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World AIDS Day 2016 in Ottawa: a personal account of a momentous and moving occasion

Tuesday, 06 December 2016 Written by // Guest Authors - Revolving Door Categories // Community Events, Activism, Current Affairs, Living with HIV, Opinion Pieces, Revolving Door, Guest Authors

Guest author Gord Asmus sees history in the making as Prime Minister Justin Trudeau raises the Red Ribbon flag on Parliament Hill on WAD 2016

World AIDS Day 2016 in Ottawa: a personal account of a momentous and moving occasion

Photo by Gustavo Hannecke

History was made on Dec 1, 2016 as Prime Minister Justin Trudeau raised the Red Ribbon flag on Parliament Hill for the first time.

This story begins in Nov 2015. At that time I was in the position of Past Board Chair” of the AIDS Committee of Ottawa (ACO). Khaled Salam, ACO’s Executive Director, had convinced City Hall and our Mayor, Jim Watson, that the Red Ribbon Flag should be raised at City Hall. This did come to pass on Dec 1 2015.

Also, on that day ACO took part in the first annual Ottawa chapter of the Red Scarf Project. Our newly elected Federal Minister of Health, Dr. Jane Philpott dropped by ACO’s drop in centre (The Living Room) and the local CBC news broadcast live during her visit. Khaled said to me at that time “This is only the beginning. Next year this flag needs to be raised on Parliament Hill and raised by our Prime Minister”. Well, a year later, that is exactly what has happened.

Justin Trudeau’s participation in this event was only confirmed 48 hours previously. Although it was quite cool and at times a light drizzle was falling, a sizeable crowd, including politicians from all levels of Government, were present on the Hill to witness this historic event.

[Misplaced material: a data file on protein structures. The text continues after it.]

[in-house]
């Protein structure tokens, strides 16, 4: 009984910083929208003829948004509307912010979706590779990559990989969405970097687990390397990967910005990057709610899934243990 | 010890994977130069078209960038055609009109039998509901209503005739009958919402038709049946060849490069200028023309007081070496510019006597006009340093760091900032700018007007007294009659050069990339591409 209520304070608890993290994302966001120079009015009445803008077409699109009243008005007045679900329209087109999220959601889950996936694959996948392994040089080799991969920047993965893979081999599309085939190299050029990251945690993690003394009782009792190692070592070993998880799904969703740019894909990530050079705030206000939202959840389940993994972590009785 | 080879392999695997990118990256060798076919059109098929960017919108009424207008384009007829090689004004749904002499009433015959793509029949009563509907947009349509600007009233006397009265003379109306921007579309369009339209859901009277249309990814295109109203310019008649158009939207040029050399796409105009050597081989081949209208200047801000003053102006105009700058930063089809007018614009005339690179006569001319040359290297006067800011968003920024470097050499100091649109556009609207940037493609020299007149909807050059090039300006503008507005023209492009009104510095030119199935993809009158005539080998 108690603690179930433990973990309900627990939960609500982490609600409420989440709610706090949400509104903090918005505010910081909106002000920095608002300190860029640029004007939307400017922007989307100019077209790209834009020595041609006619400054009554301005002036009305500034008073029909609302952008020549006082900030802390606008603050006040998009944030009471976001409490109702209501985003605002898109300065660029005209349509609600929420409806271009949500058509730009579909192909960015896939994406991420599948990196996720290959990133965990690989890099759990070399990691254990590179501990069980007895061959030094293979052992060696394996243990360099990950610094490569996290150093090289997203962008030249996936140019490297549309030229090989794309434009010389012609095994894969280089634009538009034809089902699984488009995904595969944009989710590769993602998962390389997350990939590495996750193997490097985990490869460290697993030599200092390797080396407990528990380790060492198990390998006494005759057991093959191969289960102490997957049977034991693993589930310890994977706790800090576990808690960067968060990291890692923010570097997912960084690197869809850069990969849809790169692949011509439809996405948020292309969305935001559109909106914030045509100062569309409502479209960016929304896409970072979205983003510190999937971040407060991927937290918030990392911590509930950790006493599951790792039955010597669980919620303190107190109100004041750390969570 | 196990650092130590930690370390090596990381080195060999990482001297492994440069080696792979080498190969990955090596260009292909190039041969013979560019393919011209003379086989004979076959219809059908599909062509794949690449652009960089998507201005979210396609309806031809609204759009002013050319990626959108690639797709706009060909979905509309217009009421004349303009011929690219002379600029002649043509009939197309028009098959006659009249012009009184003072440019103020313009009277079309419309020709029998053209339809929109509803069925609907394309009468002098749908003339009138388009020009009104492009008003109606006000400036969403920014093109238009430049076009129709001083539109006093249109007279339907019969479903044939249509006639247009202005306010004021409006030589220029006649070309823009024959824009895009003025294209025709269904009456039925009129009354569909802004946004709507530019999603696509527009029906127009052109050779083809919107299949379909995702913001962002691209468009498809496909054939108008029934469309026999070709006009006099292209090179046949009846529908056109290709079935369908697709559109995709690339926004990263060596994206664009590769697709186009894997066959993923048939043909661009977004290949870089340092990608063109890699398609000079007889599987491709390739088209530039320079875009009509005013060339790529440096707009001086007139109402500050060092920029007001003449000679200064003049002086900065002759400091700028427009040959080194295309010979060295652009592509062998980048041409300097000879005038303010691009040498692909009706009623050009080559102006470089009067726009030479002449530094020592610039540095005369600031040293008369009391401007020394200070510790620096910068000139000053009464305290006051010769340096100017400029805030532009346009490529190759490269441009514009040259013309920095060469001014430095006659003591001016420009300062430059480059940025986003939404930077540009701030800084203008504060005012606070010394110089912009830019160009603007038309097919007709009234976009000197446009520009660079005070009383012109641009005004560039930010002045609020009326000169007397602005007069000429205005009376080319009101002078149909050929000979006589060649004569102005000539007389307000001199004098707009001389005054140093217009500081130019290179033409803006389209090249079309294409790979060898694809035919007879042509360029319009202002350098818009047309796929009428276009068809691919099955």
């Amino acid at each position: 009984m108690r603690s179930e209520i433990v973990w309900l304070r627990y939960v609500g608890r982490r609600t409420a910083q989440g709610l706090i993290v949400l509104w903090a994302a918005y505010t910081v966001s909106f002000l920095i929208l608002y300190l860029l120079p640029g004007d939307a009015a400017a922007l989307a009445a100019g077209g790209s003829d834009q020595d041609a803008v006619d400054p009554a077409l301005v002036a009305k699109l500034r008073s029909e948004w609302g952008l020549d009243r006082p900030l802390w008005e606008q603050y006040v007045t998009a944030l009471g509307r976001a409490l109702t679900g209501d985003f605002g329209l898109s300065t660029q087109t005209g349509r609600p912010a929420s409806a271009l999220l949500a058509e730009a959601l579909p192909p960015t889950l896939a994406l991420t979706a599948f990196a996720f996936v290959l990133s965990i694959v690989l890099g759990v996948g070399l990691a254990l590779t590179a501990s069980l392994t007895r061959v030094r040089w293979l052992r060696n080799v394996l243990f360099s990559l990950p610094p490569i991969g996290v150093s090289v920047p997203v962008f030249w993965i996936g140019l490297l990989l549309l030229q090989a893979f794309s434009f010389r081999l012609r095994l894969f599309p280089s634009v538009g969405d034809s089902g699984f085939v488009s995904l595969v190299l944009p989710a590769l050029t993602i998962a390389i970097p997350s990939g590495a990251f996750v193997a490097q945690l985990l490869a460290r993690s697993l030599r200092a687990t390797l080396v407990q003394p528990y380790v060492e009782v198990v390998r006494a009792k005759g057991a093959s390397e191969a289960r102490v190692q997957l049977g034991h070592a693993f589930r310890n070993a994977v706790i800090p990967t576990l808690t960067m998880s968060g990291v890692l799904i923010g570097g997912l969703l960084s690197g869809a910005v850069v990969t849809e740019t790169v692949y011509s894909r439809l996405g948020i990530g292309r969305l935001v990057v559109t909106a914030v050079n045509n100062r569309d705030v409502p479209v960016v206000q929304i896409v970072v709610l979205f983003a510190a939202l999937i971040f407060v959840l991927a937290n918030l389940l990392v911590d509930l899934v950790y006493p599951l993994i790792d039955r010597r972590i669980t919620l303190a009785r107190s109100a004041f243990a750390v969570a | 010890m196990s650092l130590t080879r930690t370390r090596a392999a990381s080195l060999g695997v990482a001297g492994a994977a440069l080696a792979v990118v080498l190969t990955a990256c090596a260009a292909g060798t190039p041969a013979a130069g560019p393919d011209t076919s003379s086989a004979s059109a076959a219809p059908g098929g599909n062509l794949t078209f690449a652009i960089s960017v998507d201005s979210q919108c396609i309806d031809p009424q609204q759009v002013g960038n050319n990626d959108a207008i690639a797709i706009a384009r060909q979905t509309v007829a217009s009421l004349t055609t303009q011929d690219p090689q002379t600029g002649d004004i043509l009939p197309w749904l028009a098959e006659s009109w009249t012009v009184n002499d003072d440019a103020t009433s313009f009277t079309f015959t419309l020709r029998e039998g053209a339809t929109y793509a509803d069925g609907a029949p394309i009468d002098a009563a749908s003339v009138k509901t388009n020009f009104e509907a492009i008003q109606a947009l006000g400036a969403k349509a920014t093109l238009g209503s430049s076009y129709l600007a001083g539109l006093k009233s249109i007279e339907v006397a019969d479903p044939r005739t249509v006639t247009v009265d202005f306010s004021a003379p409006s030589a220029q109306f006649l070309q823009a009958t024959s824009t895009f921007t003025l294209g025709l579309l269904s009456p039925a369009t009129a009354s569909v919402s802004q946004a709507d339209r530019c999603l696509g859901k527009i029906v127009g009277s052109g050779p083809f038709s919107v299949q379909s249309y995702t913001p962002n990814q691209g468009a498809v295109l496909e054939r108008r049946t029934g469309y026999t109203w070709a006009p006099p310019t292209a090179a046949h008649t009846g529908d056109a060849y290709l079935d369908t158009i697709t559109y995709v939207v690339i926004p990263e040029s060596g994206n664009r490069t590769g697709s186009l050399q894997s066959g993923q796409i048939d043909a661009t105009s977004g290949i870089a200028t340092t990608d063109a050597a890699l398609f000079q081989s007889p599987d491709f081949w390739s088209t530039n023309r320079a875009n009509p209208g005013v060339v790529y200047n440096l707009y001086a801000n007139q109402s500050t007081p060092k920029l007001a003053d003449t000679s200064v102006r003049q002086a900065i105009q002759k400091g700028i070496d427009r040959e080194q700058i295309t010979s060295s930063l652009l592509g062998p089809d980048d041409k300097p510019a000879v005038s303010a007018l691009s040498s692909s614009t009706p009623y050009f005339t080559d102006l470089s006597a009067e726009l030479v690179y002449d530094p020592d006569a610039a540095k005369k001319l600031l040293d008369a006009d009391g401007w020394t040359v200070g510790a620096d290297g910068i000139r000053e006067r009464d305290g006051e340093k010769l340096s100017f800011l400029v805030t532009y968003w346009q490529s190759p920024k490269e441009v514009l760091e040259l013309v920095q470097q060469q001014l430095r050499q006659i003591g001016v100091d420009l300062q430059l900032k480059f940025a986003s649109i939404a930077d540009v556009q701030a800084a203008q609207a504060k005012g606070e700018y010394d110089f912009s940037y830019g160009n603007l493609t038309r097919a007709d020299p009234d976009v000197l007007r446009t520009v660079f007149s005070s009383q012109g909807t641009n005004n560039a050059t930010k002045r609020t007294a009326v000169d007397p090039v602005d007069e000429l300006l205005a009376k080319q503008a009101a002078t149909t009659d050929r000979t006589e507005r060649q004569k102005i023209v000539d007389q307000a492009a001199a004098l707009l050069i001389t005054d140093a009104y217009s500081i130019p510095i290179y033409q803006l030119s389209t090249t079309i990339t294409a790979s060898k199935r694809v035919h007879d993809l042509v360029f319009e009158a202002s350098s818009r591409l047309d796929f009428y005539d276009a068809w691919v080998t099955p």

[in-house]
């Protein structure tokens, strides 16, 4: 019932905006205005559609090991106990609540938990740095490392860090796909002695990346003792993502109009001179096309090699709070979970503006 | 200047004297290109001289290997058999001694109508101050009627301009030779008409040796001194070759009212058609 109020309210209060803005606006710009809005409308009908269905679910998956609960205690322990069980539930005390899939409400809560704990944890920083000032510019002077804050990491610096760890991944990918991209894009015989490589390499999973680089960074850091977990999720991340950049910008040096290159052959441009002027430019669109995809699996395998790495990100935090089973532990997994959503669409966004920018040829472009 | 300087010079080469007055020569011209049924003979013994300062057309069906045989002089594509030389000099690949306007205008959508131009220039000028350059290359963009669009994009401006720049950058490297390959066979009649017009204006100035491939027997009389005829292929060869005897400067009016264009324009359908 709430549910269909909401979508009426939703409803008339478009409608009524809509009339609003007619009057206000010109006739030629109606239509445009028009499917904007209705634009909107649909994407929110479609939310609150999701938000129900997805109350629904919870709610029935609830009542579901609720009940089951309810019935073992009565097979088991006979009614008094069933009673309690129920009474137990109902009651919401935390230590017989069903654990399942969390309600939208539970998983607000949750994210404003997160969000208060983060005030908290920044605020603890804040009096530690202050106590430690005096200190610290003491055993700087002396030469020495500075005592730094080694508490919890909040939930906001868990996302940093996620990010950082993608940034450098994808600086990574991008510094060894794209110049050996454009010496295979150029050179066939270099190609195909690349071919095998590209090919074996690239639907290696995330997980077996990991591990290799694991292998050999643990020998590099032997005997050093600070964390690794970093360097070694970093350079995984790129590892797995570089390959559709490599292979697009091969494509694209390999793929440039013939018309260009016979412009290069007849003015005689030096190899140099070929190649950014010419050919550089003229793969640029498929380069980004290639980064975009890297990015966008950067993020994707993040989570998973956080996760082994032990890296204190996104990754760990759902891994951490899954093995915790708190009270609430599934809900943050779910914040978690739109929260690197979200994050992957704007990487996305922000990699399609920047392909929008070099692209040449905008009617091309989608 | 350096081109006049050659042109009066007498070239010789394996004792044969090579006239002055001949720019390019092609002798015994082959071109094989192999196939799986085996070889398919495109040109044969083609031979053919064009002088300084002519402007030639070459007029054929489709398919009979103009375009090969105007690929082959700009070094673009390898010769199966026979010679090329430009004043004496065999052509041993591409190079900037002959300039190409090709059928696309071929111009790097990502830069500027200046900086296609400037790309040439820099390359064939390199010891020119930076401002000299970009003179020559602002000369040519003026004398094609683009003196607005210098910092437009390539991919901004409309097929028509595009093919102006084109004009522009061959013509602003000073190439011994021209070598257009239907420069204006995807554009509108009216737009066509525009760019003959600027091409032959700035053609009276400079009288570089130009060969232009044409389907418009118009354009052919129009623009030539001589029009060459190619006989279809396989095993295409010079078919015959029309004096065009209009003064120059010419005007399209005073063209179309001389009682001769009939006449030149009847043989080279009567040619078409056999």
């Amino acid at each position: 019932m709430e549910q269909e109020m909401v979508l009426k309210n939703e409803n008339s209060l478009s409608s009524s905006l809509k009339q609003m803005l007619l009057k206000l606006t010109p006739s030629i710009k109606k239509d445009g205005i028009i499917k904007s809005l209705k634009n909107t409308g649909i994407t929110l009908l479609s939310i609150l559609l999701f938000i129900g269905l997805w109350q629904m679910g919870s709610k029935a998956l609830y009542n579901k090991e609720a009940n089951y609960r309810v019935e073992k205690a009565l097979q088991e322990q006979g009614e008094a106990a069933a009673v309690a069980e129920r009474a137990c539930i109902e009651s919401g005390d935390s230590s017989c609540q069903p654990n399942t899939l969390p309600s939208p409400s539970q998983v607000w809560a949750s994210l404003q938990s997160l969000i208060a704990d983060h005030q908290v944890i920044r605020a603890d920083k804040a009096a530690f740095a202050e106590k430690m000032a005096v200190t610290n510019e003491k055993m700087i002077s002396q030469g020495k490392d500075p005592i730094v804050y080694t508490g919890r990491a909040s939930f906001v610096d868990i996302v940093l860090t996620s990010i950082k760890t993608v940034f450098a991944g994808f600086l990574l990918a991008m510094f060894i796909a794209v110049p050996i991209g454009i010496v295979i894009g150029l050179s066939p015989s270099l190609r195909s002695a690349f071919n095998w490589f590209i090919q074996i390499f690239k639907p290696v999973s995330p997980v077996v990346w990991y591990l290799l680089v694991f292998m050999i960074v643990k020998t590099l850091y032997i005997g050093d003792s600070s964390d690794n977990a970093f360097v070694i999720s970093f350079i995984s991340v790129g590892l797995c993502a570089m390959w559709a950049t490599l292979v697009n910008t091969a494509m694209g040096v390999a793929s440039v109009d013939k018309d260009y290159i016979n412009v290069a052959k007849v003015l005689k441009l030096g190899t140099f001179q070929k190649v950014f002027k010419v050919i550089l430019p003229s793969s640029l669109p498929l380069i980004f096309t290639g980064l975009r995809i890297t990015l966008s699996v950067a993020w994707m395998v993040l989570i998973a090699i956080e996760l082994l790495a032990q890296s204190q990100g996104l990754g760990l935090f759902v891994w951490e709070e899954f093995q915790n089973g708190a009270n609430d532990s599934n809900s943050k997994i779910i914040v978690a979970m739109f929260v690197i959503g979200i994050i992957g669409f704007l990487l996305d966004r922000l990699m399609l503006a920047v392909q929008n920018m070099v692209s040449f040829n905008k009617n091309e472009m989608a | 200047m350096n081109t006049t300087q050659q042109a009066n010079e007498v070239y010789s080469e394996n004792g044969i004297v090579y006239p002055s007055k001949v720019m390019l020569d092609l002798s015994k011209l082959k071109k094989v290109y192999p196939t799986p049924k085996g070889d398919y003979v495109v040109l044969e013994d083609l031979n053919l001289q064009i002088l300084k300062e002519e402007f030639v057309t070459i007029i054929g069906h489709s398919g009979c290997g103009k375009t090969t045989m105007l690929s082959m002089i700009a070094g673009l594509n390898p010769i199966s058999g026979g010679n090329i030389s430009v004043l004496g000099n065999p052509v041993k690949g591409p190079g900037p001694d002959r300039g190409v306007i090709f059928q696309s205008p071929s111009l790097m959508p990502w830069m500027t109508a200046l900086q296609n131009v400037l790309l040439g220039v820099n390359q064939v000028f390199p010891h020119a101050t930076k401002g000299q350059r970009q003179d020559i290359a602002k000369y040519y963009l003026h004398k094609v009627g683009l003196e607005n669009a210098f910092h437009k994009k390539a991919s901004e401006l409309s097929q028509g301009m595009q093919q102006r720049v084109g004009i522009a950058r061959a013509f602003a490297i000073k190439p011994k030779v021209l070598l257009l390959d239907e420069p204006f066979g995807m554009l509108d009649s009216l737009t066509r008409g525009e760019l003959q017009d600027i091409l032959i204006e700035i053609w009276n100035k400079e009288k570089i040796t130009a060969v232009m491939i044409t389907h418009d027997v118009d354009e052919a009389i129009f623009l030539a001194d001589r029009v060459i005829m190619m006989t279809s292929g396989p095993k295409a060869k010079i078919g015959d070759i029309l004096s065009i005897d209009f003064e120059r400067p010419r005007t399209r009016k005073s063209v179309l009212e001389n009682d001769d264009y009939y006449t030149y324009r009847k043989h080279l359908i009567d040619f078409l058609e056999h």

It was very moving to see the PM walk out proudly wearing a red scarf made personally for him by Brigitte Charbonneau, the Volunteer lead on the Ottawa Red Scarf Project. Also present (and wearing red scarves) were Dr. Jane Philpott, the Federal Minister of Health, Jody Wison-Raybould, the Federal Minister of Justice, David Chernushenko, City of Ottawa Councillor Capital Ward, Dr. Julio Montaner, Director for the B.C. Centre for Excellence in HIV/AIDS, as well as several other Ministers and Members of Parliament.

Justin Trudeau said a few words and then raised the World AIDS Day flag. Following the flag raising the P.M. made a rather quick exit, which was rather disappointing. Next was the Minister of Health, who gave a somewhat moving speech, which included introducing the Minister of Justice and Dr. Julio Montaner.

The most moving speech, for me, came from Brigitte Charbonneau. I have known Brigitte for more than 15 years and consider her a good friend. She had confided in me that she was very nervous about making this speech but she had no need to be. She spoke from the heart and did a fantastic job. Her granddaughter must have thought so as well because as soon as Brigitte finished she ran up to the podium and gave Brigitte a hug.

One of the final speeches came from Capitol ward City Councillor, David Chernushenko, who announced that City Council had approved the building of an HIV/AIDS Monument at Marion Dewar Plaza (which is on the grounds of City Hall) and that the artists' design would be unveiled at ACO later in the afternoon.

The Ottawa Chapter of the Red Scarf Project has also more than doubled in size this year with close to 400 scarves being hand made by Volunteers infected and affected by HIV in not only Ottawa, but from places as far away as Nova Scotia. A group of Volunteers were out in the wee hours of the morning “Painting the Town Red” by placing scarves in prominent places throughout the city.

At noon ACO hosted a reception, in “the Living Room” (ACO’s drop-in centre). Approximately 50 people attended. The design for the newly announced Ottawa AIDS Memorial was unveiled by Gustavo Hannecke and Gustavo Antonio, the designing artists. We were told that the design had not yet been approved by City Hall, only the location. The hope is to have it built before July 2017. I can’t wait.

I returned home proud of my country, my city and last, but certainly not least, my AIDS Service Organization.

AIDS Committee of Ottawa, how are you going to top this next year?